Bombay High Court (BHC) in the recent case of Quick Heal Technologies Ltd. v. NCS Computech Pvt. Ltd. construed the use of the word ``may`` in an arbitration agreement as an option for dispute resolution and not a mandatory provision, thereby dismissing the application for appointment of an arbitrator. In this update, we will analyses this interesting judgment.


  • Quick Heal Technologies Limited (Petitioner) entered into a software distribution agreement with one NCS Computech Private Llimited (Respondent No 1) and one Innovative Edge, a partnership firm (Respondent No 2) on 2 April 2011 (Agreement).
  • The Agreement contained an arbitration clause which reads as follows:

    ``17. Dispute Resolution:

    a. All disputes under this Agreement shall be amicably discussed for resolution by the designated personnel of each party, and if such dispute/s cannot be resolved within 30 days, the same may be referred to arbitration as stated below.

    b. Disputes under this Agreement be referred to arbitration as per the Arbitration and Conciliation Act, 1996 as amended from time to time. The place of arbitration shall be at Pune and language shall be English. The arbitral tribunal shall comprise one arbitrator mutually appointed, failing which, three (3) arbitrators, one appointed by each of the Parties and the third appointed by the 2 so appointed arbitrators and designated as the presiding arbitrator and shall have a decisive vote.

    c. Subject to the provisions of this Clause, the Courts in Pune, India, shall have exclusive jurisdiction and the parties may pursue any remedy available to them at law or equity.``

  • Later in 2017, disputes arose between the parties, and as a result of failure to settle the disputes amicably, the Petitioner sent the notice of invocation of arbitration to the Respondents. As the Respondents disputed the said notice, the Petitioner was constrained to file a petition under Section 11(6) of the Arbitration and Conciliation Act, 1996 (Arbitration Act).
  • The Petitioner argued that there was a valid and mandatory arbitration agreement, which was binding on the parties, while the Respondents disputed the existence of a valid arbitration agreement, on the account of use of the word ‘may’ in the relevant clause.


  • Whether the use of the word `may` in the arbitration clause can amount to a valid arbitration agreement?


The BHC answered the above question in the negative and dismissed the petition for the following reasons:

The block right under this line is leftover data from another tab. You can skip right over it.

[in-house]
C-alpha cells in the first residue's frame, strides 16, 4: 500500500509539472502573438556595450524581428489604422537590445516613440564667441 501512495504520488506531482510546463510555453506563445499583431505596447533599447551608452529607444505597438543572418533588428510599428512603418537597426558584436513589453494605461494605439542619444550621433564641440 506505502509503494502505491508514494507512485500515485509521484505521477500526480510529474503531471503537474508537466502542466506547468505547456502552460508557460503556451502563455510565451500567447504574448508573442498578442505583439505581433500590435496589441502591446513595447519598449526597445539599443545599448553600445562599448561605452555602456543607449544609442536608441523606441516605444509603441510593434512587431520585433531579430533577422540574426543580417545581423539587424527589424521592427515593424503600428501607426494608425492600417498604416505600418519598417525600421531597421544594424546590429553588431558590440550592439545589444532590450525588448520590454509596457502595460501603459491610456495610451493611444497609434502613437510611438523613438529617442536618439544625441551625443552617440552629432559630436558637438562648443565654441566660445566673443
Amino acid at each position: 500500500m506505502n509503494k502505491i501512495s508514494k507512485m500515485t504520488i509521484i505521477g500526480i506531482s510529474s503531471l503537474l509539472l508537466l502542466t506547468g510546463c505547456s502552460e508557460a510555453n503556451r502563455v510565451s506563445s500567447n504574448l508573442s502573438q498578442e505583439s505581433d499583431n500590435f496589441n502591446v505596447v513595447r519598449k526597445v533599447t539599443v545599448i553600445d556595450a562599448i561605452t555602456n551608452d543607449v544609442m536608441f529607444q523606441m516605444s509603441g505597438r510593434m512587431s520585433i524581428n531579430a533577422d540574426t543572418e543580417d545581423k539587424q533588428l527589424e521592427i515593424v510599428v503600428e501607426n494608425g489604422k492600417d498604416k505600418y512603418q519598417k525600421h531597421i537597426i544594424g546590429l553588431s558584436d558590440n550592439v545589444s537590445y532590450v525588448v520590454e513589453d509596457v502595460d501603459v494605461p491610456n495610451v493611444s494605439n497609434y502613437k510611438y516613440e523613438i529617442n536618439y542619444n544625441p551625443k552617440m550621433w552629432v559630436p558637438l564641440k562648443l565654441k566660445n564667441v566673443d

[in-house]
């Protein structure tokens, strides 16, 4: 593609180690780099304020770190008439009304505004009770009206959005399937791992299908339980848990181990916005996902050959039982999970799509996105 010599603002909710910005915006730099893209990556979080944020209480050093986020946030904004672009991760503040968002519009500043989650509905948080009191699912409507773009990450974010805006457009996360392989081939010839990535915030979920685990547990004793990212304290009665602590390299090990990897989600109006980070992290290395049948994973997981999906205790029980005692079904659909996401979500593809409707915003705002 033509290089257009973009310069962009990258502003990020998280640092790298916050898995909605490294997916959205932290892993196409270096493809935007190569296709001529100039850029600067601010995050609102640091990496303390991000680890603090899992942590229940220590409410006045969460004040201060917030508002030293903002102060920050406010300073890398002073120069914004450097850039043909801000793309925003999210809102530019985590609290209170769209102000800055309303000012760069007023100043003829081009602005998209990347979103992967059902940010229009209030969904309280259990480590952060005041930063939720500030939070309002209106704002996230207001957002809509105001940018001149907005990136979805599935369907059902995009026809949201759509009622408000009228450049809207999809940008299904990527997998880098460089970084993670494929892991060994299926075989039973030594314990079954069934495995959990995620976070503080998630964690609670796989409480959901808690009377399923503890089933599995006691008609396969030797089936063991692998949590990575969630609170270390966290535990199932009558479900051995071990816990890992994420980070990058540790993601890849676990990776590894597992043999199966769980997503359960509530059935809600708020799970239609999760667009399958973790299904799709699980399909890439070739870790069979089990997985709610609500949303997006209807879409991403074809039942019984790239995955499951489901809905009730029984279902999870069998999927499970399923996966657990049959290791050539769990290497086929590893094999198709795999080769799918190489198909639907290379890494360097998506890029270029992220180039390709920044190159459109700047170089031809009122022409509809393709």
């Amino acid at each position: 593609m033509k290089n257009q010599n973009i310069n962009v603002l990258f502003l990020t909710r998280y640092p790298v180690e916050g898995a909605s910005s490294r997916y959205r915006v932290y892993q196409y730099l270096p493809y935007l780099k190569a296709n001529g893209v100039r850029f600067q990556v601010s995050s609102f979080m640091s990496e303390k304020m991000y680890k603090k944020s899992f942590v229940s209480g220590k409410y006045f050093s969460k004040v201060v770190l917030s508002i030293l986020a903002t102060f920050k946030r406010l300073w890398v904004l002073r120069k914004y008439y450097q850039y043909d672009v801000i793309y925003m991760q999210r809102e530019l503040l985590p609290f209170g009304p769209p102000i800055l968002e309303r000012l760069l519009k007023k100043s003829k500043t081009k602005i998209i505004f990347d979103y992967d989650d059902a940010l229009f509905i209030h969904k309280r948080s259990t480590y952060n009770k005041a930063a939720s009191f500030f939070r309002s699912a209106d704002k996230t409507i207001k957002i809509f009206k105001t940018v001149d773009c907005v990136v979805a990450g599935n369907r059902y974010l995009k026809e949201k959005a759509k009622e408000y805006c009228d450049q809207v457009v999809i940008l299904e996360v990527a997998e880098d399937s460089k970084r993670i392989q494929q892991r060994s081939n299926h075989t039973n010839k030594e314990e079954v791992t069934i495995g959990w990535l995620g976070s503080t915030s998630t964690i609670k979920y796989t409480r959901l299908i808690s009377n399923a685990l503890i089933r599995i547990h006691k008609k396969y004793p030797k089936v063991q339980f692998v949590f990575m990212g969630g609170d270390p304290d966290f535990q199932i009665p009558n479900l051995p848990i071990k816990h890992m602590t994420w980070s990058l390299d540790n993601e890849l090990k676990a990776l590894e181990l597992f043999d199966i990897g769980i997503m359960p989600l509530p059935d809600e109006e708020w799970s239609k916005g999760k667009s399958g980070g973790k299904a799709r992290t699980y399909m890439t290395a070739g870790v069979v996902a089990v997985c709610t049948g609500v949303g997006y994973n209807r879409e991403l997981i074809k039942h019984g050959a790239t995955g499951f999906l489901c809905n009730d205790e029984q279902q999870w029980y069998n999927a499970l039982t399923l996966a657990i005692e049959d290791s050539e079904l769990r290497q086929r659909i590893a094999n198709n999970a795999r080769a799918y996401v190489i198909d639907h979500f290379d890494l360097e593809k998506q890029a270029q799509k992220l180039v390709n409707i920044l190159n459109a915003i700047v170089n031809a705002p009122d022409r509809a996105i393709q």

• The Court observed that the use of both the words `shall` and `may` clearly indicates that the parties intended to resolve the dispute through amicable settlement. In case of failure of such settlement, the disputes `may` be settled by way of an arbitration. Use of both the words in the same clause indicates that the parties were well aware of the implications of both these words, and thus the construction of the provision of reference to arbitration cannot be made as mandatory, but has to be made as optional. Thus, the agreement is not a mandatory arbitration agreement and thus the petition was dismissed.
  • The Court further relied upon the cases of Wellington Associates Ltd. v. Kirit Mehta and Powertech Worldwide Ltd. v. Delvin International General Trading LLC and held that there was no consensus ad idem between the parties with regard to arbitration and they only agreed to provide fresh consent (by use of the word `may`) in order to proceed with the arbitration. Since there was no fresh consent in the present case, the petition was dismissed.
  • As regards the interpretation of the mandatory or optional nature of the words contained in the clause, the Court relied upon the Supreme Court judgments in the cases of The Labour Commissioner, Madhya Pradesh v. Burhanpur Tapti Mills Ltd. and others and Jamatraj Kewalji Govani v State of Maharashtra, and held that in the clauses where the words `may` and `shall` both appear, they must be construed to have a distinct meaning.
  • The court however, distinguished the facts of the present case from the landmark judgments of the Supreme Court, in cases of Zhejiang Bonly Elevator v. Jade Elevator Components and Indtel Technical Services v. Atkins Rail Ltd. where the words `should` and `will` were used respectively, and the apex court had construed the same as being mandatory in nature, thus holding the arbitration agreement as valid. The BHC in the present case, however, observed that the word `may` has a non-binding implication, and thus can be differentiated from the use of words such as `should` and `will`.

MHCO Comment:

The Court takes a conservative view in terms of construction of an arbitration clause. In terms of business efficacy as well as encouragement of Alternative Dispute Resolution mechanism, Indian courts have time and again construed badly worded arbitration clauses as valid arbitration agreements, giving due consideration to the intention of the parties. The present judgment contrasts with the liberal approach which is generally taken by the Courts.

Cases such as these emphasise the importance of well-drafted, water-tight and unambiguous arbitration clauses, leaving no room for any party to escape the procedure of arbitration by convenient interpretation in case of any dispute. Even though the judiciary has generally been construing rather weak or ambiguous arbitration clauses as valid arbitration agreements, it should not be taken for granted by the parties and the parties should take enough care at the time of drafting the clause.

This update was released on 11 Aug 2020.

The views expressed in this update are personal and should not be construed as any legal advice. Please contact us directly on +91 22 40565252 or for any assistance.

Legal Update Team
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